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767-300ER
22nd Jan 2004, 00:32
Would PPrune members be willing to tell me their company and fleet type and whether or not they use Mag or True on the North Atlantic, please?

Thanks very much....


767-300ER

ETOPS
22nd Jan 2004, 00:47
On all our fleets, 767/777/747, it's standard procedure to use true. This is because the North Atlantic is "scheduled" airspace and thus it's a requirement. Check in your flight guide (Aerad or similar) for the other "scheduled areas" - might come as a suprise.......

GlueBall
22nd Jan 2004, 02:47
We don't fly the crossing in Heading mode. We fly the assigned TRACK coupled via INS or GPS and for that matter it's inconsequential whether your HSI "compass card" is selected to MAG or TRUE.

Semaphore Sam
22nd Jan 2004, 06:27
On plotting chart, there is a section which, for every 10 degrees east-west of passage, you can plug in the north or south coordinates (ie, 54N to 52N), and get a distance and initial course. This allows for checking accuracy of programmed waypoints; gross errors become obvious (I've found some potential gross errors this way, due to finger blips, and one actual data base mistake). This course data uses True; thus, to access this info, True info must be used (changeable mag variation is thus not a factor). Also, True course plots are much easier to see on the chart. My company, upon entering Oceanic Areas, changes to True, as policy...a good one, in my opinion. As for fleet, I was 747 classic & 400, just graduated to Falcon 900, and use this aid regardless of fleet.

None
22nd Jan 2004, 08:42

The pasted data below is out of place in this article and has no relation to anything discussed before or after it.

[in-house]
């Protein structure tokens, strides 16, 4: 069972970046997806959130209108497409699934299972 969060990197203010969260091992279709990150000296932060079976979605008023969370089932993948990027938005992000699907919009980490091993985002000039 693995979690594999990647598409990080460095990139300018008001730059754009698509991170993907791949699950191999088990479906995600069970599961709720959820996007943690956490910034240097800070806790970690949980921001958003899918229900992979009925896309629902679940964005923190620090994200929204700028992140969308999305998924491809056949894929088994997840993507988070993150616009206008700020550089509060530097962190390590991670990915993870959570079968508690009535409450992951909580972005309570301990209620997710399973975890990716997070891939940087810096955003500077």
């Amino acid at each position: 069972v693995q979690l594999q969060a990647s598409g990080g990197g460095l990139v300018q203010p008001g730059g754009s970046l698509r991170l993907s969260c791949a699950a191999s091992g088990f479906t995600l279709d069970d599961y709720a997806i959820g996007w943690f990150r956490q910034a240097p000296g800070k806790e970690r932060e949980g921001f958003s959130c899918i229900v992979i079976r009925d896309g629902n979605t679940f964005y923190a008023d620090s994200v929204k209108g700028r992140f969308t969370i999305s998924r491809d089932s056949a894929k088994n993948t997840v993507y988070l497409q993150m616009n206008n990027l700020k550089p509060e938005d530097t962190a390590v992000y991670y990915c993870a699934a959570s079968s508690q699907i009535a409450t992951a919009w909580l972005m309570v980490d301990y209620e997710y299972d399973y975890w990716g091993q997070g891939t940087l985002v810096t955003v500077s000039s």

ETOPS wrote: "This is because the North Atlantic is "scheduled" airspace and thus it's a requirement."


Can you expand on this please?

Intruder
22nd Jan 2004, 12:38
742 and 744: Magnetic.

The NAT system is well south of the AMU (Area of Magnetic Unreliability).

However, when going Europe - ANC, True tracks are used in northern Canada airspace.

no sig
22nd Jan 2004, 19:48
http://www.nat-pco.org/mnpsa.htm

on the iCAO website has the manuals if you need them.

GlueBall
22nd Jan 2004, 22:36
Semaphore Sam says: "...On plotting chart, there is a section which, for every 10 degrees east-west of passage, you can plug in the north or south coordinates (ie, 54N to 52N), and get a distance and initial course. This allows for checking accuracy of programmed waypoints; gross errors become obvious..."

Are you an old Navigator who brings along one historic CR6 whiz-wheel and plotter and actually dabbles with True course, drift and distance between wayponts?

When we fly an assigned Track we keep it simple: We don't make a mountain out of a molehill. We only connect the waypoints on a plotting chart with a pen or pencil. Then we periodically double check our position by pushing "Hold" on the individual INS or GPS units...which normally are triple-mixed into the FMS...which is coupled to one of the Auto Pilots. We are only concerned with our actual position relative to our assigned Track. We don't get creative about Variation and about comparing TRUE versus MAG values. And during a crossing I actually spend more time reading popular magazines. Yawn.
:ooh:

411A
23rd Jan 2004, 00:21
Have to agree with Glueball here, it really makes no difference, true or mag, using INS/IRS equipment.
Now, on the other hand, if we were doing pressure pattern or grid navigation in the rather far north....:suspect: :(

Semaphore Sam
23rd Jan 2004, 03:35
Glueball & 411A;
I understand what you're saying...but, one more crosscheck of serial waypoints using course & distance might just find a programming error. This technique is useful before entering the NATS, and ESPECIALLY when a change of waypoints is assigned enroute; not to crosscheck position, but to find programming errors. To check 4 or 5 waypoints takes less than 3 minutes. Maybe a certain Delta flight might have found this useful...

Now, back to my enroute Playboy (except with distaff F/O).